- Even if the description returned with site: are unique, if a specific search for keyword returns identical description snippets, then the pages with identical description snippets will vanish into "similar pages" and in the worst case, flagged as duplicates.
- Since its inevitable with a site with navigation, that certain queries will return identical description snippets, I doubt this will throw a document into the supplementals.
- Which means this: Any description snippet returned by a search query for a target keyword must be unique across a site.
- The first sentence that appears seems to be the first occurance of keywords in the HTML.
- I'm not sure if the duplicates found during a search is a reason for worry, if the pages are indexed correctly as unique documents.
This article talks about Google assigning a unique DocID to each webpage (note Matt Cutts claims Google's done away with DocID's long time ago). The subject was brought up by one of WMW members during the latest supplemental problems. It also sites d (PR dampening factor) as 0.85. Few other observations:
One thing GoogleGuy said during 3/1/2005 supplemental mess is "I'm asking the crawl/index guys to check out" which doesn't tell me much, but it might be a clue.
I won't quote any more blocks of text from this patent to avoid duplicate content problems, but there are more interesting info in this document that makes me wonder:
- If the cache is a DB table with DocID as primary index, I would assume that DocID is auto-incremented. Doesn't that make it more difficult to "deindex" something, since that creates a gap in the DocIDs? And would it not be more convenient if Google saved that record even if it 404ed to avoid reinserting the url using a new DocID? This would minimize DocID being incremented needlessly.
- "The current lexicon contains 14 million words "
- "A hit list corresponds to a list of occurrences of a particular word in a particular document including position, font, and capitalization information." What about things like H1?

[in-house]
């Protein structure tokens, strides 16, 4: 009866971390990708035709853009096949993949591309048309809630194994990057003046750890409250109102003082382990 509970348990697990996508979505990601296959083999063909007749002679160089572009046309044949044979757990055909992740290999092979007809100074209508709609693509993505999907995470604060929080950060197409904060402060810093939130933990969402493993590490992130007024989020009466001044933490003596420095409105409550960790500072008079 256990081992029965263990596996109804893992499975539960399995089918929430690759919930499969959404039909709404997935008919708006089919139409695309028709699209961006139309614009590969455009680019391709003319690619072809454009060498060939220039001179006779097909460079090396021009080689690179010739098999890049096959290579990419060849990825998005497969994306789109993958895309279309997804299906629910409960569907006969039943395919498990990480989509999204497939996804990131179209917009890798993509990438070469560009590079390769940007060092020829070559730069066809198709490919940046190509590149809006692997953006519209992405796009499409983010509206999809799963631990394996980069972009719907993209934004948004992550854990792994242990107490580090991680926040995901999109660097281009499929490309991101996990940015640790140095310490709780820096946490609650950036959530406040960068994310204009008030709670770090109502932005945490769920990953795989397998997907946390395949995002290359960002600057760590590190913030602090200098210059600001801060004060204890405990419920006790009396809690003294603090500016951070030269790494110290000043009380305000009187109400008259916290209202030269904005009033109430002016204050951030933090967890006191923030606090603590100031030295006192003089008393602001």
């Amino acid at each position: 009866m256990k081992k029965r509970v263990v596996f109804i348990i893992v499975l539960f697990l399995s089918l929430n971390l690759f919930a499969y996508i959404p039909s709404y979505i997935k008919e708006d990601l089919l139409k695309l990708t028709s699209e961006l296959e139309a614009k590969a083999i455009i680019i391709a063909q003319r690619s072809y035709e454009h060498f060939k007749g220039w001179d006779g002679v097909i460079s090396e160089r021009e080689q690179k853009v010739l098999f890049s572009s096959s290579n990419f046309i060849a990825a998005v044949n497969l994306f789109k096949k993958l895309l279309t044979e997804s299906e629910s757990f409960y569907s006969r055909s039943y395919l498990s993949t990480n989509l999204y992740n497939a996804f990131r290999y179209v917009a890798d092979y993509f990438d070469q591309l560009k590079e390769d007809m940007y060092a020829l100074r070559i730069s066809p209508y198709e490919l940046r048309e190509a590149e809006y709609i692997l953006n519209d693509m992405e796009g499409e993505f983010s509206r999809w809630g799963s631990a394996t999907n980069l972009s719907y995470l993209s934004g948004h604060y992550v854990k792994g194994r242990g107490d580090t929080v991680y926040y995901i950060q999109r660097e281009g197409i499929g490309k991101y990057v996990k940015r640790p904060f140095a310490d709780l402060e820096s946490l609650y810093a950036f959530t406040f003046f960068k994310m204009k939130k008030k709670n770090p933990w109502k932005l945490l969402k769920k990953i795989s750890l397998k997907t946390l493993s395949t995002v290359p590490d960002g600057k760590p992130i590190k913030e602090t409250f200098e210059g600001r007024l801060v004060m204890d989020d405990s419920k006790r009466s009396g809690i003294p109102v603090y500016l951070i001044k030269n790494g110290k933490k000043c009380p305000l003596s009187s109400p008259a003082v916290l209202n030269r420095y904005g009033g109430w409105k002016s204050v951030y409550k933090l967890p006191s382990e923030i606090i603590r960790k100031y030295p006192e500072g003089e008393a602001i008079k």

- "Fancy hits include hits occurring in a URL, title, anchor text, or meta tag."
- "A plain hit consists of a capitalization bit, font size, and 12 bits of word position in a document (all positions higher than 4095 are labeled 4096)." Word position probably means if a word is the 5th word in a block of text, word position = 5. This may also mean that if a page is too big, then any word beyond 4095th word will be in the same position.
- "Font size is represented relative to the rest of the document using three bits"
- "A fancy hit consists of a capitalization bit, the font size set to 7 to indicate it is a fancy hit, 4 bits to encode the type of fancy hit, and 8 bits of position." This sounds like font size is irrelevant if the text occurs in URL, Title, anchor text, or meta tag...which makes sense. 4 bits used for type also makes sense. So Google is built to value words in URL, title, anchor text, and meta tags...until the day they restructure their database?
- "For anchor hits, the 8 bits of position are split into 4 bits for position in anchor and 4 bits for a hash of the docID the anchor occurs in. "
- n important issue is in what order the docID's should appear in the doclist. (doclist is a list of documents that has hits for a particular wordID). One simple solution is to store them sorted by docID. This allows for quick merging of different doclists for multiple word queries. (I guess a simple JOIN). Another option is to store them sorted by a ranking of the occurrence of the word in each document. This makes answering one word queries trivial and makes it likely that the answers to multiple word queries are near the start. However, merging is much more difficult. Also, this makes development much more difficult in that a change to the ranking function requires a rebuild of the index. We chose a compromise between these options, keeping two sets of inverted barrels -- one set for hit lists which include title or anchor hits and another set for all hit lists. This way, we check the first set of barrels first and if there are not enough matches within those barrels we check the larger ones.